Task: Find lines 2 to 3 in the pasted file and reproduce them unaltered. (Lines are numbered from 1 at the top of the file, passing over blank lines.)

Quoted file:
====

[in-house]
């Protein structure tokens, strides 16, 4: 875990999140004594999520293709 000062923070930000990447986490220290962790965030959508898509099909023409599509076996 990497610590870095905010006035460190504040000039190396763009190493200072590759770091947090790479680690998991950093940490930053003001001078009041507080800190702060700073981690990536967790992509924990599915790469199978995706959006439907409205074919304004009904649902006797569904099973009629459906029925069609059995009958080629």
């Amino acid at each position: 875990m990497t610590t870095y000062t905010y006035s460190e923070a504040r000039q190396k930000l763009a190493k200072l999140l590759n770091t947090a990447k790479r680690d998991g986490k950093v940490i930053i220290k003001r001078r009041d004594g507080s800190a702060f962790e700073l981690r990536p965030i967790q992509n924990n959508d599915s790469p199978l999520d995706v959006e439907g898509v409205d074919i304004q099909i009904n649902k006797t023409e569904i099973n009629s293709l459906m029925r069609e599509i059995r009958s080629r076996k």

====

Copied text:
């Protein structure tokens, strides 16, 4: 875990999140004594999520293709 000062923070930000990447986490220290962790965030959508898509099909023409599509076996 990497610590870095905010006035460190504040000039190396763009190493200072590759770091947090790479680690998991950093940490930053003001001078009041507080800190702060700073981690990536967790992509924990599915790469199978995706959006439907409205074919304004009904649902006797569904099973009629459906029925069609059995009958080629």
């Amino acid at each position: 875990m990497t610590t870095y000062t905010y006035s460190e923070a504040r000039q190396k930000l763009a190493k200072l999140l590759n770091t947090a990447k790479r680690d998991g986490k950093v940490i930053i220290k003001r001078r009041d004594g507080s800190a702060f962790e700073l981690r990536p965030i967790q992509n924990n959508d599915s790469p199978l999520d995706v959006e439907g898509v409205d074919i304004q099909i009904n649902k006797t023409e569904i099973n009629s293709l459906m029925r069609e599509i059995r009958s080629r076996k």